In July 1880, pumping out the water in the Iron Shaft became the first priority as it was found that there were obstructions preventing the correct fitment of the 38 inch pump attached to one of the beam engines. In eight and a half hours, the pumps managed to reduce the water to a few feet off the bottom when, without any warning, the 38 inch pump burst apart. A piece of casing 18 inches long narrowly missed one of the divers, but as the pump-rods lost all resistance, the engine beam weighing 23 tons, crashed into the safety stop. Before the engine could be halted, the beam struck the stop again with another thunderous blow. As this left just one small pump in operation, it was stopped and in a few hours the workings were again full of water to the level of the tide.
Although it took two weeks to remove the broken pump, it took another four months to manufacture a replacement. In addition, spares were made for the existing pumps on the site so that on the morning on the 14th of October, pumping operations began again. After a few more problems with the pumps, the water was 160 feet below the surface by the 2nd of November, but it was noticed that a fair quantity of fresh water was entering the workings from the heading under the river. It was then realised that in the panic to get out of the workings, the men had not closed the iron door in the headwall that Richardson had built 340 yards from the Old Shaft. If this door could be closed, then Walker could concentrate his efforts on the Great Spring.
Three divers were called for and the leading diver, Alexander Lambert, would walk 1000 feet from the Iron Shaft to the headwall, shut an 18 inch flap-valve, pull up the two rails used by the skips, close the iron door and finally close a 12 inch sluice valve - all in complete darkness and dragging his air hose behind him. The other divers would guide the air hose - one from the bottom of the shaft and the other half-way up the heading. Armed with only a short iron bar, Lambert made his way up the heading, stumbling over debris, tools and skips which had been left in the panic. The air hose that Lambert used was floating hard against the roof of the heading, until 100 feet from the headwall and with the resistance of the hose, Lambert conceded defeat. But his return back through the heading was even more hazardous as the air hose would wind itself around the supporting timbers of the heading in addition to Lambert's meeting of the same debris that he had found walking towards the headwall.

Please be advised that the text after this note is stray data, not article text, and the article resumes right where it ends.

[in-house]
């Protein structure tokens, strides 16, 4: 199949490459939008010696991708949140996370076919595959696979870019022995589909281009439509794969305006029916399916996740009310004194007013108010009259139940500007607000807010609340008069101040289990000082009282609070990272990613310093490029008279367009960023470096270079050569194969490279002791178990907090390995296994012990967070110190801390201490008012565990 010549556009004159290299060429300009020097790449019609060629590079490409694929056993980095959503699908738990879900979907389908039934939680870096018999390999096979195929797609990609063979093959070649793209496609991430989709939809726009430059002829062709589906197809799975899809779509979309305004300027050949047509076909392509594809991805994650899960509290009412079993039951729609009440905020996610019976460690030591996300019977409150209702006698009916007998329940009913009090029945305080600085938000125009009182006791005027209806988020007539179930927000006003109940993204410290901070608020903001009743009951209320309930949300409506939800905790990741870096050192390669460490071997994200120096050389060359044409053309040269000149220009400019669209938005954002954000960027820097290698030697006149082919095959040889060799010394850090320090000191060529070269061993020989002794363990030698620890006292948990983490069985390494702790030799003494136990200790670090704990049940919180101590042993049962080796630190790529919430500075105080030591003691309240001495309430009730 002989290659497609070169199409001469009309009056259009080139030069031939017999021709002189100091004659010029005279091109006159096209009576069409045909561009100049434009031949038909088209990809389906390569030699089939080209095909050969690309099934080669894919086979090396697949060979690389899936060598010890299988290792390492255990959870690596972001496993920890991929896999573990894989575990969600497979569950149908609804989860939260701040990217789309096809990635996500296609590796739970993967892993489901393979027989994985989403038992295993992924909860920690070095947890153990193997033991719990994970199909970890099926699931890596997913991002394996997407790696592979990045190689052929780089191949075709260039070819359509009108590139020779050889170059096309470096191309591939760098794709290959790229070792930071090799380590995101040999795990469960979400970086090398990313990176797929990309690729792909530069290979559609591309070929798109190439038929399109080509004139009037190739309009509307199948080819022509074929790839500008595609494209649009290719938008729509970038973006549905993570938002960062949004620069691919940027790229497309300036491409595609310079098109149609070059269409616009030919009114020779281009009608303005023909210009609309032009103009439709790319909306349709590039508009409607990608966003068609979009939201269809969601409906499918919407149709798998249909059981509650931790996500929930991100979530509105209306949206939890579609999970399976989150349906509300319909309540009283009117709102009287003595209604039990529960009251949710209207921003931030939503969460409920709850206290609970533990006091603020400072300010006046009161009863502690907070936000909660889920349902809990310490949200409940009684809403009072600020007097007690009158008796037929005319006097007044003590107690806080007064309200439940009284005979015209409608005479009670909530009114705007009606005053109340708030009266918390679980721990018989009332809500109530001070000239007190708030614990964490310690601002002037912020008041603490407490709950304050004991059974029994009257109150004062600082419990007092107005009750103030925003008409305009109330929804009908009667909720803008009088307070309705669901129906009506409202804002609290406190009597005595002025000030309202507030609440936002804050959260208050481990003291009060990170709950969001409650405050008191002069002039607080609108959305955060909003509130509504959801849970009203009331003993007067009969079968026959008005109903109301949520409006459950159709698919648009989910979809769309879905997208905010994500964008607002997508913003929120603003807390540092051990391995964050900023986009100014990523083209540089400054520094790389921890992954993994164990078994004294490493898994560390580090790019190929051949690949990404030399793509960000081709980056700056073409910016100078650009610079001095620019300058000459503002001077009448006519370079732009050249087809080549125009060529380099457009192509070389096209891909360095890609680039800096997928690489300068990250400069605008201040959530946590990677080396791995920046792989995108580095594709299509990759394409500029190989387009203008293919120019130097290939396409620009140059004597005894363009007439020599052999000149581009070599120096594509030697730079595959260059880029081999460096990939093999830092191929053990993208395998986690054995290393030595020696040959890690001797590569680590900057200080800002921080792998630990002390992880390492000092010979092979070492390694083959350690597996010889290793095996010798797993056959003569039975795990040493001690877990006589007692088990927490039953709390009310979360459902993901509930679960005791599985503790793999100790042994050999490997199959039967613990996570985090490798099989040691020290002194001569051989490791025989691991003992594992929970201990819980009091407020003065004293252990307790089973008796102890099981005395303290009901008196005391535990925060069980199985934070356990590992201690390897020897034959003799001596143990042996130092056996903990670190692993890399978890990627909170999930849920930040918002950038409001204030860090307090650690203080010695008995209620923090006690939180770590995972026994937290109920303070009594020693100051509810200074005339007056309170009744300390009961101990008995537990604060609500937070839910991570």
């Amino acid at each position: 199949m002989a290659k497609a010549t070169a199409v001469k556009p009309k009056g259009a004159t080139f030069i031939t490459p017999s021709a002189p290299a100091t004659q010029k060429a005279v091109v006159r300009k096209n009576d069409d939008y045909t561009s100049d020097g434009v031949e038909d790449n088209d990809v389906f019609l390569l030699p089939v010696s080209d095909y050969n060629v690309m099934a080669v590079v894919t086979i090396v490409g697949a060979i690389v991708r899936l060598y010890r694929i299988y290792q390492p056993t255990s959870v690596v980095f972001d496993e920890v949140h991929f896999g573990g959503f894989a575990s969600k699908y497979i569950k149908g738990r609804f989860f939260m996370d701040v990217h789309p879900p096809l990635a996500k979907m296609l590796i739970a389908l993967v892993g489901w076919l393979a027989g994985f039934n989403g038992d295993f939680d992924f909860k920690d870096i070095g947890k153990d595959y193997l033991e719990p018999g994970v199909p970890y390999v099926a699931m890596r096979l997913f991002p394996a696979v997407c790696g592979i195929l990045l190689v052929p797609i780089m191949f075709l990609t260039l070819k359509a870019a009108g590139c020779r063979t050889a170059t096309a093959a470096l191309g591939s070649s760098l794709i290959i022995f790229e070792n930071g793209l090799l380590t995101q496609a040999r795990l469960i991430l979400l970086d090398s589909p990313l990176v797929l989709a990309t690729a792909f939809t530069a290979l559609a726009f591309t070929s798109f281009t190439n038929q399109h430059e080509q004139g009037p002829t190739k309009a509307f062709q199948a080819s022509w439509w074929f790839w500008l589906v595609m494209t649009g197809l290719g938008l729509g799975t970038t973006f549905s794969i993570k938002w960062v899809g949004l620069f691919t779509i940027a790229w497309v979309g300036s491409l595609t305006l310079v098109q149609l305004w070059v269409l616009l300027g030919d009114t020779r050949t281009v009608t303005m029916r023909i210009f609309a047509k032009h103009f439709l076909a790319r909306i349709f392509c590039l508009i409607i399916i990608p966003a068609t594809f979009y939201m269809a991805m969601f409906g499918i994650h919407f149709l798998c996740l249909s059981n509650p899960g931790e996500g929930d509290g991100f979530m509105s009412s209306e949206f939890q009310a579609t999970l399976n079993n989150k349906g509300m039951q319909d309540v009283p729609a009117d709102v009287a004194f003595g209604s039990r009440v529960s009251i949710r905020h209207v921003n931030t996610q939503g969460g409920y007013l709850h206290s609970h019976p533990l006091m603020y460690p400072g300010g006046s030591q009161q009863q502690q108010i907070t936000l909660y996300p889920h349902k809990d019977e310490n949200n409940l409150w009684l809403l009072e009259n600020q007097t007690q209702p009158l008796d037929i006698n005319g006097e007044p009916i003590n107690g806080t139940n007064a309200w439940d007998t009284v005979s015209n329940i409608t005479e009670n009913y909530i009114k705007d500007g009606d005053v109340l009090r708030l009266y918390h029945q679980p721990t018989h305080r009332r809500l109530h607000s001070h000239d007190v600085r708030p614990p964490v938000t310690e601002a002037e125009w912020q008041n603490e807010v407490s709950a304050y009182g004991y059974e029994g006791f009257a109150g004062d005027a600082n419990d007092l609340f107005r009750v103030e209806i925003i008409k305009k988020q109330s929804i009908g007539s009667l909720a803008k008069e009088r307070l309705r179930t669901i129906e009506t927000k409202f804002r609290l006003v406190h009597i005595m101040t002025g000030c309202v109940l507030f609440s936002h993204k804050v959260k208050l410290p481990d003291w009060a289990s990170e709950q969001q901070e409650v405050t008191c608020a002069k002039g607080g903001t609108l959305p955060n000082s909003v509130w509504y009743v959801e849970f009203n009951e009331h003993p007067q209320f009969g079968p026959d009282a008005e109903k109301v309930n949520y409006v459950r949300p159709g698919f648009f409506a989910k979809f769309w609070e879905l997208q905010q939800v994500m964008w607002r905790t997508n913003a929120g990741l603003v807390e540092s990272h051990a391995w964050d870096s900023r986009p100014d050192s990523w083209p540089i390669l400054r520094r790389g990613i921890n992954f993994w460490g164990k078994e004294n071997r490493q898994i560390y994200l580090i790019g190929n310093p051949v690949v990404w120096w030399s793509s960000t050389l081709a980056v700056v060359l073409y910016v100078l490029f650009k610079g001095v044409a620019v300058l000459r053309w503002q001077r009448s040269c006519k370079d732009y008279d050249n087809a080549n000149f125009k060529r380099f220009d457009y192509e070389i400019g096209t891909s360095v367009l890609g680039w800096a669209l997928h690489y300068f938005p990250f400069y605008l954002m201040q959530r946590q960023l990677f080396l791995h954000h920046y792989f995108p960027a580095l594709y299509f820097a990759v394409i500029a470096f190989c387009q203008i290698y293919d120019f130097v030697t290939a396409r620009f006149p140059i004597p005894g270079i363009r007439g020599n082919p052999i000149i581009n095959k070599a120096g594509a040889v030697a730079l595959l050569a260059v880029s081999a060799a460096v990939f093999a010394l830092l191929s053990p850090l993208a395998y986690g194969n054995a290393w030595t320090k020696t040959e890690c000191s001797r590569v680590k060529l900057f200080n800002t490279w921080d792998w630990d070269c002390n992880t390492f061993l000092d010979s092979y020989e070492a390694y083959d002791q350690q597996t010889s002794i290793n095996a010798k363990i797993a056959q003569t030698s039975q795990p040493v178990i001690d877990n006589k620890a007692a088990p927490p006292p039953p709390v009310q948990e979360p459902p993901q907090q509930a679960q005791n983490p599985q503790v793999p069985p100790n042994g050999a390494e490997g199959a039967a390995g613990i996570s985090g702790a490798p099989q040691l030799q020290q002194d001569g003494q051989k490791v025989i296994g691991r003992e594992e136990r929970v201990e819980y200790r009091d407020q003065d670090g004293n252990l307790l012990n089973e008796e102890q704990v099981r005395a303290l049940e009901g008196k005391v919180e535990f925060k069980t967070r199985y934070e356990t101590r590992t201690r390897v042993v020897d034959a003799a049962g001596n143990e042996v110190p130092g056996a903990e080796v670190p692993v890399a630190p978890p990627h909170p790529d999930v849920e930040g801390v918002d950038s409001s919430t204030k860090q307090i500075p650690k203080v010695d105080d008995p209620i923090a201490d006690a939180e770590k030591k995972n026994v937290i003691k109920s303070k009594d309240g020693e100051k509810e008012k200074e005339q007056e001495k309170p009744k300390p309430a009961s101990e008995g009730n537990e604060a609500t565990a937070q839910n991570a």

A few years earlier, Henry Fleuss, a merchant marine from Wiltshire, began experimenting with a self-contained underwater breathing apparatus. It consisted of a flexible bag worn on the diver's back that contained a copper tank filled with compressed oxygen and a material that absorbed carbon-dioxide so that the same oxygen could be breathed repeatedly for up to three hours. Attached to the bag were two tubes connecting to a helmet similar to the diver's normal helmet. Walker had heard of Fleuss' invention and invited him to Sudbrook to see if he could close the door in the headwall, however, the deepest dive that Fleuss had attained with the
apparatus was in 18 feet of water off the coast of the Isle of Wight while tethered to a rowing boat. Although Lambert, dressed in his normal diving equipment accompanied Fleuss up the heading, Fleuss was obviously not an experienced diver and after three attempts, they returned to the surface.
Walker then asked Lambert to try Fleuss' invention for himself, and so after a little practice, Lambert plunged once again into the tunnel. Walker had warned him to take extra care in the headings as his life depended on one small bag that could easily be damaged by the timbers in the heading or from a fall over the upturned skips. Finally after an hour and a half, Lambert returned; he had reached the headwall, closed the flap-valve and pulled up one of the two rails, but the second had defeated him. To show the bravery of Lambert though, he was willing to go back as soon as he could, but Fleuss had to return to London to collect more oxygen and carbon-dioxide absorbent.
On Fleuss' return, Lambert again started down the heading. This time he managed to remove the second rail, close the door and screw the sluice valve the required number of turns to close it. After the pumps were brought to full power, all eyes were on the floats indicating the level of water within the shafts, but the water was only falling at a rate of 3 inches per hour and at high tide, the pumps could only manage to maintain a stable water level. For the next four weeks, between the 10th of November to the 7th of December, the pumps worked hard at removing all the water from the works, although the many pump breakdowns during this time slowed the task a little. Finally the Iron Shaft was empty and there was just two feet of water within the headings. It was now possible for James Richards, foreman of the pumps, to walk up the heading to the iron door that Lambert had shut and discover the cause of all their frustration. Water was pouring out of the 12 inch sluice valve. This valve must have been closed when Lambert reached it and although he had turned the valve the correct number of turns in a clockwise direction, it was then realised that the valve had a left-hand thread and in effect Lambert had fully opened the valve. Richards closed the valve and the effect of this was so immediate that the pumps could be slowed down.
It was now possible to examine the top heading leading to the Great Spring. On the 13th of December, Joseph Talbot, foreman of the miners, opened the door in the shield and explored the heading to see if it was safe for the engineers to walk through, and so Walker and J. Clarke Hawkshaw, son of Sir John, followed Talbot into the top heading the following day. Dressed in divers suits but wearing sou'westers instead of helmets, the party waded through water 3½ feet deep, 600 feet up the heading. A quantity of debris and smashed timbers greeted their arrival at the point where the Great Spring broke in. Retracing their steps, an area of sound rock was selected about 460 feet from the Old Shaft. Here a brick headwall of 8 feet in thickness with a heavy oak door was to be built across the heading, and so stopping the Great Spring while other work in the construction of the tunnels could be carried out. After allowing time for the brickwork to set, the door of the headwall was closed on the 4th of January 1881, and the Great Spring was
Copyright © by John Daniel 2013